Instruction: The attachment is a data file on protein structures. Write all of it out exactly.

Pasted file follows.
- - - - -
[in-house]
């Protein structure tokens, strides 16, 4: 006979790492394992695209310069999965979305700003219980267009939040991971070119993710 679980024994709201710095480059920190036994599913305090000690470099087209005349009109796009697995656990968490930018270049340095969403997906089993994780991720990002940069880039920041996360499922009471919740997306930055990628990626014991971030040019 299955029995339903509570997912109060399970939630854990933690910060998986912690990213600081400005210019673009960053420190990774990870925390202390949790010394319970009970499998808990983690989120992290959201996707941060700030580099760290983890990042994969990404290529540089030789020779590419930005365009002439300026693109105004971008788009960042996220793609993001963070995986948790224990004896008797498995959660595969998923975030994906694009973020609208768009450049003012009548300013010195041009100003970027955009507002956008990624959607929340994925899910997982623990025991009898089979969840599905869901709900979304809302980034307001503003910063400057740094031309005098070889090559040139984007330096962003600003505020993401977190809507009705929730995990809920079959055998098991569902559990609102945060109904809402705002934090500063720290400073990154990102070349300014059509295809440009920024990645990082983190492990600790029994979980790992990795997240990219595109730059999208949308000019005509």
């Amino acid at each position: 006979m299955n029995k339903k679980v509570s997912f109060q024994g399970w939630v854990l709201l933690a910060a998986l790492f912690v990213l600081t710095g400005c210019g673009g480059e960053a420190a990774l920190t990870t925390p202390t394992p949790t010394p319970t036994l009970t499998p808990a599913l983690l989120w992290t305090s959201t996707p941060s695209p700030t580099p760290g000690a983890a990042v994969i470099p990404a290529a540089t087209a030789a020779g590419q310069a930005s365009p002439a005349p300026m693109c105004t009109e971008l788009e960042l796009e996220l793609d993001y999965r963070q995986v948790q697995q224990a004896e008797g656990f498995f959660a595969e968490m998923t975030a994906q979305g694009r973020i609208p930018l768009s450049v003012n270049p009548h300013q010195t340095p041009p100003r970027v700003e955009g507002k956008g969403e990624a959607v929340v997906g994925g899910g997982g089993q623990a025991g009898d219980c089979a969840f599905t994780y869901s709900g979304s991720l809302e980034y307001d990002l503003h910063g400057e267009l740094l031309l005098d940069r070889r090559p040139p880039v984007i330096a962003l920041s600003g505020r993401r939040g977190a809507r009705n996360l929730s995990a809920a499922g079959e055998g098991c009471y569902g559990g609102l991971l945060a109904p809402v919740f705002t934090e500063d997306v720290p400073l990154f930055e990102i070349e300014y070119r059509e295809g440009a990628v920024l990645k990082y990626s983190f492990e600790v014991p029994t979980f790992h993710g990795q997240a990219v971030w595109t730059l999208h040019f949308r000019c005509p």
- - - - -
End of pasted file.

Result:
[in-house]
């Protein structure tokens, strides 16, 4: 006979790492394992695209310069999965979305700003219980267009939040991971070119993710 679980024994709201710095480059920190036994599913305090000690470099087209005349009109796009697995656990968490930018270049340095969403997906089993994780991720990002940069880039920041996360499922009471919740997306930055990628990626014991971030040019 299955029995339903509570997912109060399970939630854990933690910060998986912690990213600081400005210019673009960053420190990774990870925390202390949790010394319970009970499998808990983690989120992290959201996707941060700030580099760290983890990042994969990404290529540089030789020779590419930005365009002439300026693109105004971008788009960042996220793609993001963070995986948790224990004896008797498995959660595969998923975030994906694009973020609208768009450049003012009548300013010195041009100003970027955009507002956008990624959607929340994925899910997982623990025991009898089979969840599905869901709900979304809302980034307001503003910063400057740094031309005098070889090559040139984007330096962003600003505020993401977190809507009705929730995990809920079959055998098991569902559990609102945060109904809402705002934090500063720290400073990154990102070349300014059509295809440009920024990645990082983190492990600790029994979980790992990795997240990219595109730059999208949308000019005509």
């Amino acid at each position: 006979m299955n029995k339903k679980v509570s997912f109060q024994g399970w939630v854990l709201l933690a910060a998986l790492f912690v990213l600081t710095g400005c210019g673009g480059e960053a420190a990774l920190t990870t925390p202390t394992p949790t010394p319970t036994l009970t499998p808990a599913l983690l989120w992290t305090s959201t996707p941060s695209p700030t580099p760290g000690a983890a990042v994969i470099p990404a290529a540089t087209a030789a020779g590419q310069a930005s365009p002439a005349p300026m693109c105004t009109e971008l788009e960042l796009e996220l793609d993001y999965r963070q995986v948790q697995q224990a004896e008797g656990f498995f959660a595969e968490m998923t975030a994906q979305g694009r973020i609208p930018l768009s450049v003012n270049p009548h300013q010195t340095p041009p100003r970027v700003e955009g507002k956008g969403e990624a959607v929340v997906g994925g899910g997982g089993q623990a025991g009898d219980c089979a969840f599905t994780y869901s709900g979304s991720l809302e980034y307001d990002l503003h910063g400057e267009l740094l031309l005098d940069r070889r090559p040139p880039v984007i330096a962003l920041s600003g505020r993401r939040g977190a809507r009705n996360l929730s995990a809920a499922g079959e055998g098991c009471y569902g559990g609102l991971l945060a109904p809402v919740f705002t934090e500063d997306v720290p400073l990154f930055e990102i070349e300014y070119r059509e295809g440009a990628v920024l990645k990082y990626s983190f492990e600790v014991p029994t979980f790992h993710g990795q997240a990219v971030w595109t730059l999208h040019f949308r000019c005509p």